Now, he’s trying to shake an inconsistent tag after spending his rookie season last year on injured reserve with a knee injury.


"It was huge the fact that Troy still wanted to come back to me and still had faith in me," Harper said. ".. I can’t even say it was jitters. Those were drops that I know I can’t have. So, I’m far from pleased with my performance. A touchdown doesn’t even matter I had more than two drops, so I know I’ve got to make those plays."


Harper is typically several inches taller and as much as 30 to 40 pounds heavier than his defensive competitors.


It’s a matter, though, of harnessing his size and leaping ability and using those qualities to dominate the secondary.


"If I don’t use it to my advantage, then it’s no good," Harper said. "I have times where I do use it and I have times where I don’t. Why use it sometimes when you’ve got it all the time? That’s my biggest fear with myself, not using all my strengths."


With Clayton sidelined for the majority of, if not the entire, preseason with a left hamstring injury and Williams’ history of durability issues, Washington and Harper are just an injury away from significant playing time.

Especially in the wake of wide receiver Marcus Smith’s season-ending torn anterior cruciate ligament, the Ravens need someone to produce behind the starters.


"Anytime you lose an important player like Marcus on special teams and also being a backup receiver, guys are going to have to step up,” Washington said. “I’ll take it upon myself to fill the void, as far as receiver wise, and also on the special teams side because he was a great special teams player. I feel like I want to pick up the slack.”


Washington is a muscular, 6-3, 217-pound former Cincinnati Bengals third-round draft pick who has regularly boxed out smaller defensive backs for the football.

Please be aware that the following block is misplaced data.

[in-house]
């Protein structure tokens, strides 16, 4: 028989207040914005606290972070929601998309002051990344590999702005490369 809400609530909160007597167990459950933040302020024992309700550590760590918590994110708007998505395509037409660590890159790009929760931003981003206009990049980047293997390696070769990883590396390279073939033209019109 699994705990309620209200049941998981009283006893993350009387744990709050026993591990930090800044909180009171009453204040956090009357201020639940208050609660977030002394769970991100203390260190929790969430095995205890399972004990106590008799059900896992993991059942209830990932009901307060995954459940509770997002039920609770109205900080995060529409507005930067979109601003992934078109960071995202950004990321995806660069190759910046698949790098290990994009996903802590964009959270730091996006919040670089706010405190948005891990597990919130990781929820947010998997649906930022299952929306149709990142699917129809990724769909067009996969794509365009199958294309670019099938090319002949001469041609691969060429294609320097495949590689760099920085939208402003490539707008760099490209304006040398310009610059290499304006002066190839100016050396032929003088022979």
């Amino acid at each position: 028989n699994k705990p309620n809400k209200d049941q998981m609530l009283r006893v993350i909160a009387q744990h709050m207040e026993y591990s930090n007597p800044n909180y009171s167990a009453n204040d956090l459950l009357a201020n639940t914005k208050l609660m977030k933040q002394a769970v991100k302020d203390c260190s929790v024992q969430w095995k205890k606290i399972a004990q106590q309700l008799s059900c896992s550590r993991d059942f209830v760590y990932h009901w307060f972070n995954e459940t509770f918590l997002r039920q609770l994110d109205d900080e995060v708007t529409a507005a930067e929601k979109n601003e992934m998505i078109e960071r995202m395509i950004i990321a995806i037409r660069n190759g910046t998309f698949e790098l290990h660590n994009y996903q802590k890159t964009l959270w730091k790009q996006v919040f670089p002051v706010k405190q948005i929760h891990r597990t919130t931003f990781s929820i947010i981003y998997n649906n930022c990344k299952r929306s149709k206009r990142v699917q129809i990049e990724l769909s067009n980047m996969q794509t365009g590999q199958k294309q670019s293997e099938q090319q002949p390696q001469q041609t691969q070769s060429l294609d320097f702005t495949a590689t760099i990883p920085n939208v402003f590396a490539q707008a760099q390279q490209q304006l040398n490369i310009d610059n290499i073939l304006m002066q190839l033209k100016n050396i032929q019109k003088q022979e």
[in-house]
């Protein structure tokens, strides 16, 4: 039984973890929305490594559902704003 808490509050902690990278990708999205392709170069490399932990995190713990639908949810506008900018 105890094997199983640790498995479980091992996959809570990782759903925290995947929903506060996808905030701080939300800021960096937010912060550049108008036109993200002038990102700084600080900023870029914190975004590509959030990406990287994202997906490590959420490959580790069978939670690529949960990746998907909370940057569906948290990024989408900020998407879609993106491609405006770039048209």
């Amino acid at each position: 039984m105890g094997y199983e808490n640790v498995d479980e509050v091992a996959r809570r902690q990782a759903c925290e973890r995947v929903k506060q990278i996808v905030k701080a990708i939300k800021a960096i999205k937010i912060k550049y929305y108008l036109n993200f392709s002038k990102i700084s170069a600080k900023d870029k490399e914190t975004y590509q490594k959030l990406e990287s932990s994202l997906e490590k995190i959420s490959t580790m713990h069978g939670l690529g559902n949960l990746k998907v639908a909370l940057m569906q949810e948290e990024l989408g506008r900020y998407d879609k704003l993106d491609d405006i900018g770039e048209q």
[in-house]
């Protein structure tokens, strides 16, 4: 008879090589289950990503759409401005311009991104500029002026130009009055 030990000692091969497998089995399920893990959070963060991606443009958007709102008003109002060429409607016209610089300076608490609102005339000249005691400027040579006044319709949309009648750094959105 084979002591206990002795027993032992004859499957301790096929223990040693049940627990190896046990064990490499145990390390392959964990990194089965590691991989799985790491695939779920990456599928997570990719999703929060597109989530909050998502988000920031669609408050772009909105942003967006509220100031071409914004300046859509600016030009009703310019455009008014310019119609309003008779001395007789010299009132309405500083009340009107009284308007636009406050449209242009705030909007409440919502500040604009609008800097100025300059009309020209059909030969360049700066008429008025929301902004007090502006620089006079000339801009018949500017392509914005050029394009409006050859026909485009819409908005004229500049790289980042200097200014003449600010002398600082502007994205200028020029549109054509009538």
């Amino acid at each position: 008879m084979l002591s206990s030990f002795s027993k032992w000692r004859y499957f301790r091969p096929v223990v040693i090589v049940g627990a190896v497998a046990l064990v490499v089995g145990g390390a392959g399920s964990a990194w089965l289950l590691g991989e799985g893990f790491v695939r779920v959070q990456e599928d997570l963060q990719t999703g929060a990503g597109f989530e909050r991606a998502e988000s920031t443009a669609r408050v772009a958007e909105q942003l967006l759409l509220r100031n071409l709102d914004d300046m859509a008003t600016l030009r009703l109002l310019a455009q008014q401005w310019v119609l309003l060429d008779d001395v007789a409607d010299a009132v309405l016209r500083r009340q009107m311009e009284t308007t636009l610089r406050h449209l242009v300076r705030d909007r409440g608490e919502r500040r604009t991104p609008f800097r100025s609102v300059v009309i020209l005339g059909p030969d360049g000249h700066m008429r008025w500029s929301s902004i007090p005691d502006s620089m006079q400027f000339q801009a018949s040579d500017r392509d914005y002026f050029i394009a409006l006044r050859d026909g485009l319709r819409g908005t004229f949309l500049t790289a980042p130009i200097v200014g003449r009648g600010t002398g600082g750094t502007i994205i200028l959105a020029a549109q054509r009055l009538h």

With 73 career receptions for 896 yards and nine touchdowns in six NFL seasons, Washington isn’t necessarily expected to put up huge numbers for the Ravens. If needed, though, he does seem to be the kind of athlete who can get the job done if called upon to expand his role.


Washington isn’t taking anything for granted. Not even the security of his roster spot.


“It’s still an audition for me,” Washington said. “Every day, every player comes out here and you have to prove yourself on a daily basis. You can’t look at what you did in the game.


"You can’t look at what you did yesterday in practice.  You’re constantly getting evaluated, so you want to bring your ‘A’ game out here.”


Aaron Wilson covers the Baltimore Ravens for the Carroll County Times and the Annapolis Capital.
Photo by Sabina Moran.

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Aaron Wilson

About Aaron Wilson

Aaron Wilson covers the NFL for National Football Post as well as the Baltimore Ravens for The Carroll County Times and Ravens24x7.com. He has previously covered the Jacksonville Jaguars and Tennessee Titans and has covered the NFL since 1997.  He has won several regional writing awards, including, most recently, Best Sports News Story for the state of Maryland in voting conducted by the Associated Press managing editors.